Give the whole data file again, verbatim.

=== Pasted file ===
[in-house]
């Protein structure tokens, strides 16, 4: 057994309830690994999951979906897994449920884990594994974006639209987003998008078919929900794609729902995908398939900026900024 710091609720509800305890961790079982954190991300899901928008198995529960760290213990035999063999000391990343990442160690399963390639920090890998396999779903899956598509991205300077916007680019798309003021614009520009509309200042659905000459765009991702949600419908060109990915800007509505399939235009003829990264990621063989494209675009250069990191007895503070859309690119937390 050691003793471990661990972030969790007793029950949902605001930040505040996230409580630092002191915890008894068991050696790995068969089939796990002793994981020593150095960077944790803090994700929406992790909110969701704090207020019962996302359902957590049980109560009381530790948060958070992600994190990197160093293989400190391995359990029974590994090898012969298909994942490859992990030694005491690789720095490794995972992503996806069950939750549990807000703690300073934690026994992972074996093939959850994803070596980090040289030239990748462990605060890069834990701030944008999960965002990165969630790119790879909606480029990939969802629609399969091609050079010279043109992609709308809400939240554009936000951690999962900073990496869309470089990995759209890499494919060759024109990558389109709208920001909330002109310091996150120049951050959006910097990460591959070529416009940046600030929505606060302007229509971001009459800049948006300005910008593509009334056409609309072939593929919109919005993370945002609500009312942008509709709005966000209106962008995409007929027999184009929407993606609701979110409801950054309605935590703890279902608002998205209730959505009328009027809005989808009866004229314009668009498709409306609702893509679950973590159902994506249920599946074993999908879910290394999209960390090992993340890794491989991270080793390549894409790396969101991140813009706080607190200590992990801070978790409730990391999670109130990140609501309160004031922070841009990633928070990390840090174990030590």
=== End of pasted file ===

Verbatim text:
[in-house]
């Protein structure tokens, strides 16, 4: 057994309830690994999951979906897994449920884990594994974006639209987003998008078919929900794609729902995908398939900026900024 710091609720509800305890961790079982954190991300899901928008198995529960760290213990035999063999000391990343990442160690399963390639920090890998396999779903899956598509991205300077916007680019798309003021614009520009509309200042659905000459765009991702949600419908060109990915800007509505399939235009003829990264990621063989494209675009250069990191007895503070859309690119937390 050691003793471990661990972030969790007793029950949902605001930040505040996230409580630092002191915890008894068991050696790995068969089939796990002793994981020593150095960077944790803090994700929406992790909110969701704090207020019962996302359902957590049980109560009381530790948060958070992600994190990197160093293989400190391995359990029974590994090898012969298909994942490859992990030694005491690789720095490794995972992503996806069950939750549990807000703690300073934690026994992972074996093939959850994803070596980090040289030239990748462990605060890069834990701030944008999960965002990165969630790119790879909606480029990939969802629609399969091609050079010279043109992609709308809400939240554009936000951690999962900073990496869309470089990995759209890499494919060759024109990558389109709208920001909330002109310091996150120049951050959006910097990460591959070529416009940046600030929505606060302007229509971001009459800049948006300005910008593509009334056409609309072939593929919109919005993370945002609500009312942008509709709005966000209106962008995409007929027999184009929407993606609701979110409801950054309605935590703890279902608002998205209730959505009328009027809005989808009866004229314009668009498709409306609702893509679950973590159902994506249920599946074993999908879910290394999209960390090992993340890794491989991270080793390549894409790396969101991140813009706080607190200590992990801070978790409730990391999670109130990140609501309160004031922070841009990633928070990390840090174990030590």